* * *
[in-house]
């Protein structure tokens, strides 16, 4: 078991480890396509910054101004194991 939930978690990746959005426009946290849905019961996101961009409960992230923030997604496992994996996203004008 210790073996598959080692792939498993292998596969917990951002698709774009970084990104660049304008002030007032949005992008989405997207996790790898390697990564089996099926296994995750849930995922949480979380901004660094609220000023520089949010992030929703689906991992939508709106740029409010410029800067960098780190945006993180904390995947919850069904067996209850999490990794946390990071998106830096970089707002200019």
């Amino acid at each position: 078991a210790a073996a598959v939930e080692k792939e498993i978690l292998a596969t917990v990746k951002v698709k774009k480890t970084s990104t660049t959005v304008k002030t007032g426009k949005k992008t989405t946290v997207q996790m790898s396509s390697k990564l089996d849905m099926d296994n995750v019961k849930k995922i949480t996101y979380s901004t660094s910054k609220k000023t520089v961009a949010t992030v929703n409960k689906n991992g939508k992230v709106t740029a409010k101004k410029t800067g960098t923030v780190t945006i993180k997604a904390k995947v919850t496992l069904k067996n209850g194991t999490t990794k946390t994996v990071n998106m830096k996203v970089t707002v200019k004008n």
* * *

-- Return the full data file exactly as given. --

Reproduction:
[in-house]
């Protein structure tokens, strides 16, 4: 078991480890396509910054101004194991 939930978690990746959005426009946290849905019961996101961009409960992230923030997604496992994996996203004008 210790073996598959080692792939498993292998596969917990951002698709774009970084990104660049304008002030007032949005992008989405997207996790790898390697990564089996099926296994995750849930995922949480979380901004660094609220000023520089949010992030929703689906991992939508709106740029409010410029800067960098780190945006993180904390995947919850069904067996209850999490990794946390990071998106830096970089707002200019």
């Amino acid at each position: 078991a210790a073996a598959v939930e080692k792939e498993i978690l292998a596969t917990v990746k951002v698709k774009k480890t970084s990104t660049t959005v304008k002030t007032g426009k949005k992008t989405t946290v997207q996790m790898s396509s390697k990564l089996d849905m099926d296994n995750v019961k849930k995922i949480t996101y979380s901004t660094s910054k609220k000023t520089v961009a949010t992030v929703n409960k689906n991992g939508k992230v709106t740029a409010k101004k410029t800067g960098t923030v780190t945006i993180k997604a904390k995947v919850t496992l069904k067996n209850g194991t999490t990794k946390t994996v990071n998106m830096k996203v970089t707002v200019k004008n």